1941 saw the advent of a new method of air navigation, Very High Frequency omnidirectional radio range (VOR), at its experimental station in Indianapolis. Using the new system, a pilot could remain on course by watching a dial on his instrument panel, and he could give the ATCC controllers valuable information – the exact radial he was reading on the VOR.
RADAR!!! In 1952 Radio Detection and Ranging (RADAR) dramatically improved the ability of the controllers to determine aircraft position. Early radar saw aircraft, but it also saw rain, making it difficult during storms to see aircraft…but it was a start.
By 1965, 42 million people, or 38% of the adult population of the U.S. had flown in a commercial aircraft. It was not until 1967 that technology advanced to the point where early computers were married to RADAR to electronically tag the aircraft with it’s ID, altitude and airspeed. The IBM 9020 computer took up a large room, and was still in operation through the 1980’s. In addition to the radar display, the computer took over the task of mathematically determining how long it would take an aircraft to transit its route, and would print out strips for the controllers with those calculations.
1976 saw the implementation of the Conflict Alert System into the ATC computers. Known to controllers as the “snitch patch”, this program provided a visual and audio alert when it sensed the potential for aircraft flight paths to intersect resulting in a loss of separation.
The aftermath of the union strike in 1983 meant a nationwide slowdown in aviation as the government dealt with the problem of how to handle aircraft with one third its original staff. It also defined a need for better methods of achieving an efficient flow into the major airports – especially those that served as hubs for airlines. In 1985 the FAA published rules for Flow Control wherein aircraft were issued takeoff and landing reservation times at high traffic density airports. Center controllers were required to set aircraft up five miles in trail along specified pathways into high traffic airports beginning hundreds of miles away from the destination.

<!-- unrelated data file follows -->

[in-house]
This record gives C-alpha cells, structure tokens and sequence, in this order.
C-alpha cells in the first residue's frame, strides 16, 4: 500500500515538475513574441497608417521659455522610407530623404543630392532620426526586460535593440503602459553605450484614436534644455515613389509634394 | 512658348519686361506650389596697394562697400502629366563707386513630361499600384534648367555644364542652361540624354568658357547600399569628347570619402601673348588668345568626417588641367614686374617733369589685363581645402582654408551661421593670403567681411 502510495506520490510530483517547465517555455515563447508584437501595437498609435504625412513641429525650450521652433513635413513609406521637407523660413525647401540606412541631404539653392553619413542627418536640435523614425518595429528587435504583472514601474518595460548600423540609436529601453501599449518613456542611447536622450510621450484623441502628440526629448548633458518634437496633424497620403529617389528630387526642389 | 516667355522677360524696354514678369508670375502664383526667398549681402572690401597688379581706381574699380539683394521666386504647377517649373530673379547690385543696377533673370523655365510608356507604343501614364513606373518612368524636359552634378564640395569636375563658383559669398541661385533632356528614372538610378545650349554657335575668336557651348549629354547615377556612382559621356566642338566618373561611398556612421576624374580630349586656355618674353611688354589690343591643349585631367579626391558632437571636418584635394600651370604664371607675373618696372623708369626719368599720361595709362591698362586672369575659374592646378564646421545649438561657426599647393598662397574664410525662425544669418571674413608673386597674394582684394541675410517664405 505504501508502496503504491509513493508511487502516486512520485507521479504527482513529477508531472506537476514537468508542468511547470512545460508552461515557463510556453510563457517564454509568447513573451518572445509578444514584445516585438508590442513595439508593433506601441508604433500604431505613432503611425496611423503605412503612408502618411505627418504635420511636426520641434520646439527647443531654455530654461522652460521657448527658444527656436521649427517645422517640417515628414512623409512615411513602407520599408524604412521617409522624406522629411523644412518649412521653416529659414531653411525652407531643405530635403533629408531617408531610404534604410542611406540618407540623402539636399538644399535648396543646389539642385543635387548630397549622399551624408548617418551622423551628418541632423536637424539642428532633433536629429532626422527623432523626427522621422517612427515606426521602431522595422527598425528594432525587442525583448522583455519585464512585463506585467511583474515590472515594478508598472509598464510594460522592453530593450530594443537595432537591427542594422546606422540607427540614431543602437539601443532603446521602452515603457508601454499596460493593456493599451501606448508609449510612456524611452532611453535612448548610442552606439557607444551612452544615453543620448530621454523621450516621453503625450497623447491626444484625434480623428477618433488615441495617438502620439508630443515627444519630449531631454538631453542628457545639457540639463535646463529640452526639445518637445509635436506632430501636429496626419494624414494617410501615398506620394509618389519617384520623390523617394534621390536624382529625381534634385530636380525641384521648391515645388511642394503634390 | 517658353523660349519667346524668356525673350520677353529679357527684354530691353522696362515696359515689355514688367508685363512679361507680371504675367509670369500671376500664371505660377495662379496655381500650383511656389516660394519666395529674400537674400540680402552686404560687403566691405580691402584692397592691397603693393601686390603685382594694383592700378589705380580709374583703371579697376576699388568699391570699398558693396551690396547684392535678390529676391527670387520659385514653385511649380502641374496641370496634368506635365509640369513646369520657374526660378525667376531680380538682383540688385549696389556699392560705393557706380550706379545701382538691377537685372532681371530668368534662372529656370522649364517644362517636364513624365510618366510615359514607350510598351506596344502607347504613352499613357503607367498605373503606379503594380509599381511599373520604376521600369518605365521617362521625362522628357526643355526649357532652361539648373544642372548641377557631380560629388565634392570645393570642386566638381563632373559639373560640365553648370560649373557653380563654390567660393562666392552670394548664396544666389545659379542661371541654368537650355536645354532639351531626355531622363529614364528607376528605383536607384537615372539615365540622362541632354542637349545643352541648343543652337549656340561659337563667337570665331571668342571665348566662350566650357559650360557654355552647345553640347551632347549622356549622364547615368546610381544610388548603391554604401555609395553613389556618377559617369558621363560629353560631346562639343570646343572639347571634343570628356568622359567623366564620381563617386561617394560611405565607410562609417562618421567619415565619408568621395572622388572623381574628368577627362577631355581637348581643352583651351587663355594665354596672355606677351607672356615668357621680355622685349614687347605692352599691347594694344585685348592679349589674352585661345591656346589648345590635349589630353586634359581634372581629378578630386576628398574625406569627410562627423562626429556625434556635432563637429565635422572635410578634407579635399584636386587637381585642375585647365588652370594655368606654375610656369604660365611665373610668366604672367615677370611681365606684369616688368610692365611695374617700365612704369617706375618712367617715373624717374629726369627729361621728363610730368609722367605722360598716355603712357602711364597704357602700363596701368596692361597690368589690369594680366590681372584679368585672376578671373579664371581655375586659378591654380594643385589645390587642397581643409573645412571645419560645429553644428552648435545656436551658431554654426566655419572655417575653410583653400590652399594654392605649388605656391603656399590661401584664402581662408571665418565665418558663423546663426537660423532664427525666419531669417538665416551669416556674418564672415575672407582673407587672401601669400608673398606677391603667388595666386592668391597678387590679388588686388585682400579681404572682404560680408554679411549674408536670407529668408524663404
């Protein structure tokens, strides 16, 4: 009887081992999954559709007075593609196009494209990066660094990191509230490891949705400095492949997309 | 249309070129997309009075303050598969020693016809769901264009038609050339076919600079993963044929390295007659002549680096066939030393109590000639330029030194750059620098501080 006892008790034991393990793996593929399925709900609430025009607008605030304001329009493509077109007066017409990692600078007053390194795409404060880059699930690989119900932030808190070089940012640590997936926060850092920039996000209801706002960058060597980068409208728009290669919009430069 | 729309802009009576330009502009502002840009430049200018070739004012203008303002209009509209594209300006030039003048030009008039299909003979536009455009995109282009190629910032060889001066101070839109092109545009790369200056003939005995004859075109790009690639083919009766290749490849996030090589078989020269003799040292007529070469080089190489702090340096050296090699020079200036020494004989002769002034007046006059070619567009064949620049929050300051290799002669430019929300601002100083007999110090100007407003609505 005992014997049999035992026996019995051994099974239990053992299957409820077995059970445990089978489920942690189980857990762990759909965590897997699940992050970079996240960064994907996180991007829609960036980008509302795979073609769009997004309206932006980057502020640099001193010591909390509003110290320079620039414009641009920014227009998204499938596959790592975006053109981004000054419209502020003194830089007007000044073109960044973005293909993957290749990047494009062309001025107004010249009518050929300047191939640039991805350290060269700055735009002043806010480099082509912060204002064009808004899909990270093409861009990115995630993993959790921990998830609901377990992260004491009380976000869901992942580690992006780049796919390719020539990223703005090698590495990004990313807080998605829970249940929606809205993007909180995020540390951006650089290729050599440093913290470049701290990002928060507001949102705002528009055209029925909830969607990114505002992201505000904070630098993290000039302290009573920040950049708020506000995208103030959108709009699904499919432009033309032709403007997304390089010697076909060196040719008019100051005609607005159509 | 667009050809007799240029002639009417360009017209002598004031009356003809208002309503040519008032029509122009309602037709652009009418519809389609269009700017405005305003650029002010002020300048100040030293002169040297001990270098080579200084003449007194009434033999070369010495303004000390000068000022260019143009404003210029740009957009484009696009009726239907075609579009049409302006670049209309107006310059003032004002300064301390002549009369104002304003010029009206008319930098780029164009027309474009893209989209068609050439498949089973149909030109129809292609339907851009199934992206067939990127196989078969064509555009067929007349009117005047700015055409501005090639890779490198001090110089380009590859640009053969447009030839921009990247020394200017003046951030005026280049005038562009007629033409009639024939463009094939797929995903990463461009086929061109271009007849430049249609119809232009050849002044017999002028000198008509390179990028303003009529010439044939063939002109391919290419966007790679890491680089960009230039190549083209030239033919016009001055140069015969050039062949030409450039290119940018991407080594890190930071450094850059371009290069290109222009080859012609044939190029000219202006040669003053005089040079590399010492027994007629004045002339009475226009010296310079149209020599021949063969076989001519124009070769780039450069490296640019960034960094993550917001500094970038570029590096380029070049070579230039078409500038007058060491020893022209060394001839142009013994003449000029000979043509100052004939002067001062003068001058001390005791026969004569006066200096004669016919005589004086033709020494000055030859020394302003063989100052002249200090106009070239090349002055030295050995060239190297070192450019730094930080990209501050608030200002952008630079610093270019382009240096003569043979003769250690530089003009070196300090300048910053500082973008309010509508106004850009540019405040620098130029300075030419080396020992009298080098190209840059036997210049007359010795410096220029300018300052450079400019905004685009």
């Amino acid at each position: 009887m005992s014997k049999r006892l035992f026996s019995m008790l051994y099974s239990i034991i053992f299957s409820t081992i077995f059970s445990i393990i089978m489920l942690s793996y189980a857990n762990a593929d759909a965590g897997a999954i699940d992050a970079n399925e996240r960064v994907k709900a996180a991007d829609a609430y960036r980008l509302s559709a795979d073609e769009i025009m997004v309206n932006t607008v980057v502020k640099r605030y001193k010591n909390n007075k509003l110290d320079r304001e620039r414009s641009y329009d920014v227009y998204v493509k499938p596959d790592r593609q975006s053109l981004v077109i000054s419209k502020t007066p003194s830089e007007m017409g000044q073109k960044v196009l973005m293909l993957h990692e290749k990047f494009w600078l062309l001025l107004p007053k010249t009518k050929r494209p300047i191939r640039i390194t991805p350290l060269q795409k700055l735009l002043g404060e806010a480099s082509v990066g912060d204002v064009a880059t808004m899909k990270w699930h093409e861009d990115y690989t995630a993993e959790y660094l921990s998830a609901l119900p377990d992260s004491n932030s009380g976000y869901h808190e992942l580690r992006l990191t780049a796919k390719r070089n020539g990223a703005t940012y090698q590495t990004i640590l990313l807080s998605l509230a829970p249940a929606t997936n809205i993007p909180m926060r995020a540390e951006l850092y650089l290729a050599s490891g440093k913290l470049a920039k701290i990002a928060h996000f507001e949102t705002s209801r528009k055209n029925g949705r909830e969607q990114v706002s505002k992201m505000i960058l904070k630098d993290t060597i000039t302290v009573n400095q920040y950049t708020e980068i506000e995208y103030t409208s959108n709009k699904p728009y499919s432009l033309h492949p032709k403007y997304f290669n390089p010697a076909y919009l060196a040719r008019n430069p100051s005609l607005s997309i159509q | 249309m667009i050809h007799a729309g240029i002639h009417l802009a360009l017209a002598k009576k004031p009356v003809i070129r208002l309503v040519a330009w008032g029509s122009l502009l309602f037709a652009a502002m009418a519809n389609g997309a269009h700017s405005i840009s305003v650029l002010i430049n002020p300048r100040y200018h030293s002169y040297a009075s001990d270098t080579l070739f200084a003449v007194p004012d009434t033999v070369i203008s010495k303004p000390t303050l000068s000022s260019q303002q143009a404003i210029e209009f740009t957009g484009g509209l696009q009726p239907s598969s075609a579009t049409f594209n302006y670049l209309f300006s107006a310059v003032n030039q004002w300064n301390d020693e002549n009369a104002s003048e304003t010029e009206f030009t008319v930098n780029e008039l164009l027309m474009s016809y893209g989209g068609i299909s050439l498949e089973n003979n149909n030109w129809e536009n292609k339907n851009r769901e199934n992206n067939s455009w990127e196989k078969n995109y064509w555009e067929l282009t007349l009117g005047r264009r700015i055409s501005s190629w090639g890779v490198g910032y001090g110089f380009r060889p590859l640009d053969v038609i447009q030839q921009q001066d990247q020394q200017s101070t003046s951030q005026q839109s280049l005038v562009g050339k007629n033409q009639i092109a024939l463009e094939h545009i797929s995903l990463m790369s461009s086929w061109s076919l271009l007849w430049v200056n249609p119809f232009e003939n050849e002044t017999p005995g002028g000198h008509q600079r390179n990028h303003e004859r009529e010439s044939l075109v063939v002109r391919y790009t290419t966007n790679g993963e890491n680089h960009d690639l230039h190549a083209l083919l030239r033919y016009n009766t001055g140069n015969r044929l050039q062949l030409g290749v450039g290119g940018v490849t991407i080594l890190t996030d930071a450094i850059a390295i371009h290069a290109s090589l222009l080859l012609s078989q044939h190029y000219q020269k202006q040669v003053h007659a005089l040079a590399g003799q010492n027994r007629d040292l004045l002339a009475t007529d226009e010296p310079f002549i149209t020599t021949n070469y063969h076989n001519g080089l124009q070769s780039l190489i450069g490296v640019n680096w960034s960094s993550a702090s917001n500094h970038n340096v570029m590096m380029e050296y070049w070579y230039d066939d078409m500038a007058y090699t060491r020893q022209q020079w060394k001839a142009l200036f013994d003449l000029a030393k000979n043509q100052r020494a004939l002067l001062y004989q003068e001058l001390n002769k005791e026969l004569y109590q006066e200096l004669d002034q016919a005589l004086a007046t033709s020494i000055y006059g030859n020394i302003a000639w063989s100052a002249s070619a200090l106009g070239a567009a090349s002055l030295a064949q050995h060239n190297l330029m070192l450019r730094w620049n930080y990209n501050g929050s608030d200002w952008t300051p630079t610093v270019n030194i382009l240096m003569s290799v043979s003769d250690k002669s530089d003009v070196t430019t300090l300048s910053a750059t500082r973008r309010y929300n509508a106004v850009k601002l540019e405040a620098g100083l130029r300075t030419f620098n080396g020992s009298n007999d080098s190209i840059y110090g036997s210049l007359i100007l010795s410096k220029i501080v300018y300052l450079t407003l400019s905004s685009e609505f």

The next level of technology to dramatically affect aviation was the Global Positioning Satellite (GPS) method of determining position. Up to this time IFR aircraft were routed along pre-determined airways. GPS allowed pilots to fly direct from beginning to end – which they loved, but controllers did not. Imagine all cars on the road, taking each turn in a calculated manner, but now one jumps the curb and drives across a field then wants to jump back onto the road between two Mac trucks! Aircraft can’t just stop and wait for the trucks to pass…
So what’s next? ERAM technology, being installed at the Centers now, is the heart of the Next Generation Air Transportation System (NextGen) helping to advance our transition from a ground-based system of air traffic control to a satellite-based system of air traffic management. The FAA is studying the feasibility of having GPS based computers on the ground giving direct control instructions to the computers in the aircraft. This would allow tighter spacing and greater efficiency of air traffic – and reduce the need for human intervention.
It’s only been a hundred years since the sound of an aircraft engine added a new note to the symphony of the sky. Step by step we’ve created the most advanced aviation system in the world. I wonder what the next decade will see.
Rose Marie Kern has worked in ATC since 1983. For more ATC information contact her at email@example.com.